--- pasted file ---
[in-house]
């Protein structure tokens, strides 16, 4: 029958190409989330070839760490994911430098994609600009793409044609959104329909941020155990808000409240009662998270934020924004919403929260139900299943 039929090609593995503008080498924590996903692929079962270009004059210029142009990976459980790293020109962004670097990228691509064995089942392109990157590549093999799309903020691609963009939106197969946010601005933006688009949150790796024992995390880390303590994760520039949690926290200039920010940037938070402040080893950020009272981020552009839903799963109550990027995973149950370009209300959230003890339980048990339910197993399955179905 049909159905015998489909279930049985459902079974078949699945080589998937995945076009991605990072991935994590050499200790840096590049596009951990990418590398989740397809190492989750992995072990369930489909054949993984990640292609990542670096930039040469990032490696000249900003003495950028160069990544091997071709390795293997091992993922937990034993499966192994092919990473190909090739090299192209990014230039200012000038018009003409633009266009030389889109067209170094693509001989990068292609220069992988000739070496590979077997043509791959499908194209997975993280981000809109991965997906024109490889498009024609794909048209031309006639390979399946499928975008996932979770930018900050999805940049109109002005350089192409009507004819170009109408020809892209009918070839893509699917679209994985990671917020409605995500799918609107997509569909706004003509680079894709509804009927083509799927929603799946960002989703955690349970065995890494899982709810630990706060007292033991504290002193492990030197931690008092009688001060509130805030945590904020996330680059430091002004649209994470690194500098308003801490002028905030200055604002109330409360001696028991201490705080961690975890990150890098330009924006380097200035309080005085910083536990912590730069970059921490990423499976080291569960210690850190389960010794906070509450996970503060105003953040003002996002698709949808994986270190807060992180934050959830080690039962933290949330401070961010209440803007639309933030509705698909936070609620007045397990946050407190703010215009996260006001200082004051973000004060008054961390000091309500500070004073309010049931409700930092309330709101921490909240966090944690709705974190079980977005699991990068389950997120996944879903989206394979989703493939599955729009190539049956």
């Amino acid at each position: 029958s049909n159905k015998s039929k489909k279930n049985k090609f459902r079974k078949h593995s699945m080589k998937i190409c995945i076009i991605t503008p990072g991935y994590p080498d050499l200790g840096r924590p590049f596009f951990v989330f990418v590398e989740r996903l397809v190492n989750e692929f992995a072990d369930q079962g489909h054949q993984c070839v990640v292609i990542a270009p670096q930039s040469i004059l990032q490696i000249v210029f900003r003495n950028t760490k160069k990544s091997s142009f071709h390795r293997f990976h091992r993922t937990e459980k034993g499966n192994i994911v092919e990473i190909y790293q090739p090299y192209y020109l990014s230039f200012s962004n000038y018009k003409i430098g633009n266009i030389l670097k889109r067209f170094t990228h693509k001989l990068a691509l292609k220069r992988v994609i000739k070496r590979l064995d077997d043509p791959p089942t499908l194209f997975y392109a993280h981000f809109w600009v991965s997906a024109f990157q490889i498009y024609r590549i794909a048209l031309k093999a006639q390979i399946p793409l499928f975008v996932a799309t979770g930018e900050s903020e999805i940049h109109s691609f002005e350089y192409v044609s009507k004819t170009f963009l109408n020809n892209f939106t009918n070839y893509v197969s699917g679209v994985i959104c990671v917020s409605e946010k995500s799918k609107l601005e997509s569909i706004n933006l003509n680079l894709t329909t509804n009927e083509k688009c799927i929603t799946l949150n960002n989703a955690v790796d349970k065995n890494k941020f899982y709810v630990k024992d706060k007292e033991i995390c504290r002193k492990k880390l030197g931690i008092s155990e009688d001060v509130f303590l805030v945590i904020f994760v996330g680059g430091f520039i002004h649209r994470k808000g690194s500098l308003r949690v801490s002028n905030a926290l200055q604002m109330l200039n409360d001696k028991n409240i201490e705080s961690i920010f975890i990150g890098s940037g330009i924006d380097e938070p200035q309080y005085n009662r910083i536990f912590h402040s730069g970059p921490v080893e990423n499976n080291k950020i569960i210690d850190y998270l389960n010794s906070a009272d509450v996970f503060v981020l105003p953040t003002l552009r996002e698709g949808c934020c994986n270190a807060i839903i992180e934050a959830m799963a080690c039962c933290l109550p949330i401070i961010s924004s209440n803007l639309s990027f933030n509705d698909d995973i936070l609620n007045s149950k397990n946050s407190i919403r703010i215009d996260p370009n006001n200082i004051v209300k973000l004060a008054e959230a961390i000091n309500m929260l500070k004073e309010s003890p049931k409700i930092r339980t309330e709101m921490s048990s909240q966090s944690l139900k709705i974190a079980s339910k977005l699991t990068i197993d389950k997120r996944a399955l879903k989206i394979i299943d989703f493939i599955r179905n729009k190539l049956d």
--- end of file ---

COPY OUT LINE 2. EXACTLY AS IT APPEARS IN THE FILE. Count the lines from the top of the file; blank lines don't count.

């Protein structure tokens, strides 16, 4: 029958190409989330070839760490994911430098994609600009793409044609959104329909941020155990808000409240009662998270934020924004919403929260139900299943 039929090609593995503008080498924590996903692929079962270009004059210029142009990976459980790293020109962004670097990228691509064995089942392109990157590549093999799309903020691609963009939106197969946010601005933006688009949150790796024992995390880390303590994760520039949690926290200039920010940037938070402040080893950020009272981020552009839903799963109550990027995973149950370009209300959230003890339980048990339910197993399955179905 049909159905015998489909279930049985459902079974078949699945080589998937995945076009991605990072991935994590050499200790840096590049596009951990990418590398989740397809190492989750992995072990369930489909054949993984990640292609990542670096930039040469990032490696000249900003003495950028160069990544091997071709390795293997091992993922937990034993499966192994092919990473190909090739090299192209990014230039200012000038018009003409633009266009030389889109067209170094693509001989990068292609220069992988000739070496590979077997043509791959499908194209997975993280981000809109991965997906024109490889498009024609794909048209031309006639390979399946499928975008996932979770930018900050999805940049109109002005350089192409009507004819170009109408020809892209009918070839893509699917679209994985990671917020409605995500799918609107997509569909706004003509680079894709509804009927083509799927929603799946960002989703955690349970065995890494899982709810630990706060007292033991504290002193492990030197931690008092009688001060509130805030945590904020996330680059430091002004649209994470690194500098308003801490002028905030200055604002109330409360001696028991201490705080961690975890990150890098330009924006380097200035309080005085910083536990912590730069970059921490990423499976080291569960210690850190389960010794906070509450996970503060105003953040003002996002698709949808994986270190807060992180934050959830080690039962933290949330401070961010209440803007639309933030509705698909936070609620007045397990946050407190703010215009996260006001200082004051973000004060008054961390000091309500500070004073309010049931409700930092309330709101921490909240966090944690709705974190079980977005699991990068389950997120996944879903989206394979989703493939599955729009190539049956």